City life: Gasps as gleaming monsters float in
Georgia, launched just last week, is one of dozens of gleaming monsters that have converged on Auckland for the largest gathering of superyachts seen in the southern hemisphere. Hyperion, owned by Jim Clark, founder of the Internet company Netscape, is here; so is Independence, property of Rich de Vos, the American pyramid-sales billionaire.
It is the America's Cup that is drawing the wealthy and famous to Auckland, a sleepy city that has never before been a destination for international jet-setters. With the preliminary heats almost completed and the semi-finals starting next month, the competition for yachting's most prestigious trophy is hotting up and everyone wants to be around to watch it.
While locals are enjoying the buzz of hosting a high-profile international event, Auckland itself has undergone a transformation. For the first time in its history, the self-styled City of Sails has a downtown waterfront, thanks to the redevelopment of a rundown harbour district to create a new marina, with bars, restaurants, offices and apartment blocks.
The Cup Village, as it is known, was designed to maximise public participation in an contest that, given the large sums of money at stake, could easily seem remote and elitist. From the village, spectators can watch the racing yachts departing for the choppy waters of the Hauraki Gulf, where the course is situated. They can peer into the hospitality marquees where the cup's sponsors entertain guests, and gawp at the superyachts - usually berthed away from the public gaze - at close quarters.
Even the 11 secretive syndicates battling for the right to meet the cup defenders, New Zealand, in February's finals agreed to be accommodated side by side in the village. Barbed wire protects their boats from prying eyes, though, and Team New Zealand ejected spies who tried to infiltrate an open day at its base last Sunday.
Sir Peter Blake, who skippered the New Zealand yacht, Black Magic, to victory in 1995, wresting the cup from the Americans, is under intense pressure to do it again and restore the country's sporting pride, still bruised by the All Blacks' humiliating defeat in the rugby World Cup. Although the home team has yet to wind a winch in anger, Auckland has been gripped by cup fever since racing began in mid-October.
This is a sailing-mad nation that takes to the water every weekend; one in 11 Aucklanders owns a boat, the highest per capita rate in the world. New Zealanders congregate around their televisions every night to watch an hour of racing highlights. In shopping centres and hotel foyers around Auckland, there are boards detailing the progress of the cup.
Among the syndicates, the Italians, backed by Prada, the Italian fashion house, are attracting the most attention - for their prowess on the water, where the immaculately dressed crew are in the lead, and for their lavish lifestyle on dry land. The Italians occupy two floors of the upmarket Heritage Hotel, and Patrizio Bertelli, the Prada boss, has booked the hotel ballroom for five months as his hospitality area. By contrast, members of the impoverished Young Australia team, skippered by James Spithill, 19, are staying in a student hostel. Women have been baking them cakes and locals have lent them bicycles to get around town.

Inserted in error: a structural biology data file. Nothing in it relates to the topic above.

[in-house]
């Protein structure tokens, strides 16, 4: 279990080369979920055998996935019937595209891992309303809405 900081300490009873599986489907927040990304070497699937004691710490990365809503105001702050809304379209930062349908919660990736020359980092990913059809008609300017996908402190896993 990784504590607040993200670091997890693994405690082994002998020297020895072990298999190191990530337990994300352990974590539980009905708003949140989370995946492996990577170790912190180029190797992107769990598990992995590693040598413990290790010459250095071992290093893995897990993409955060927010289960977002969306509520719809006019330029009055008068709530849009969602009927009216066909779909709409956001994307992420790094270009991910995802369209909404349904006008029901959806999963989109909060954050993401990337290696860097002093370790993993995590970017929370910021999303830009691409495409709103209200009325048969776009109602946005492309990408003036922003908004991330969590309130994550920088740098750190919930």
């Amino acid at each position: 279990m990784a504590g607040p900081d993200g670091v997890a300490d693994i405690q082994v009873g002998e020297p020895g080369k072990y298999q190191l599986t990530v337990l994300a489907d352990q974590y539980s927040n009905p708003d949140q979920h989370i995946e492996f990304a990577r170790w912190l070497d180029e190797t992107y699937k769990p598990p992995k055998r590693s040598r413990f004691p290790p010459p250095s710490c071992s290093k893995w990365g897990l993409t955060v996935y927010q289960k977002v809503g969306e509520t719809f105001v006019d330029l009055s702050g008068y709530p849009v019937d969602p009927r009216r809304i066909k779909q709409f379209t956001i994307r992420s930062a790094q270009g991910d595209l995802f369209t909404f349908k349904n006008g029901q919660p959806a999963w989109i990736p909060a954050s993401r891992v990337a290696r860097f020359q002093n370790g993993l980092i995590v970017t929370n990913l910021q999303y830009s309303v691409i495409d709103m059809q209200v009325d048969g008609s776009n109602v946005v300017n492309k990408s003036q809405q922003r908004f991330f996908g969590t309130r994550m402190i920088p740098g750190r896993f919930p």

The cup has put Auckland on the map and it a new aura of cosmopolitanism. But there is still scope for culture clashes. Last week, guests at an exclusive cup party at the Civic Theatre were horrified when, following a virtuoso violin performance, a sheep called Lambchop was led on stage for a display of Kiwi shearing skills. Among those who protested was Daintry Connor, wife of the syndicate chief Dennis, who stood up and shouted: "It's so unnecessary. Don't shear it". Lambchop, who had already caused consternation by relieving himself at the entrance, was shorn all the same.
- 1 Green village to be bulldozed and mined for lignite in Germany's quest for non-nuclear fuel
- 2 HeForShe campaign: Iceland to follow up Emma Watson speech with UN women's rights conference – for men only
- 3 Car tax disc changes: Two days to go - and they affect you much more than just not displaying a piece of paper
- 4 Teenagers irritable because early school hours mess with their biological clocks
- 5 Now we know whose fault it is if you end up being murdered in Thailand
Isis could become 'world’s first truly terrorist state' and bomb UK with nuclear and chemical weapons, Theresa May warns
Car tax disc changes: Five facts you never knew about your (almost obsolete) tax disc
Five-year-old Iris Grace is raising awareness of autism through her extraordinary paintings
Isis an hour away from Baghdad - with no sign of Iraq army being able to make a successful counter-attack
The Aral Sea: Nasa pictures show how what was once the fourth largest lake in the world has become almost completely dry
Isis, we are told, is a 'clear and dangerous threat to our way of life'. I’m sorry, but I just don’t buy it
Exclusive: 'Putin's Russia has been my biggest regret,' says Nato's outgoing Secretary General
The Osborne Ultimatum: Chancellor’s benefits freeze bombshell will affect ten million households
There’s no excuse for Dave Lee Travis’s behaviour, but we need to keep a sense of proportion
Should gay sex be illegal? 16% of Britons think so
Mark Reckless becomes second Tory MP to defect to Ukip in a month
£50 - £60 per day + plus Travel Scheme: Randstad Education Cardiff: The Job: O...
£100 - £110 per day + Plus travel scheme: Randstad Education Cardiff: The Job:...
£40000 - £50000 Per Annum Excellent benefits: Clearwater People Solutions Ltd:...
£100 - £105 per day + plus Travel Scheme: Randstad Education Cardiff: The Job:...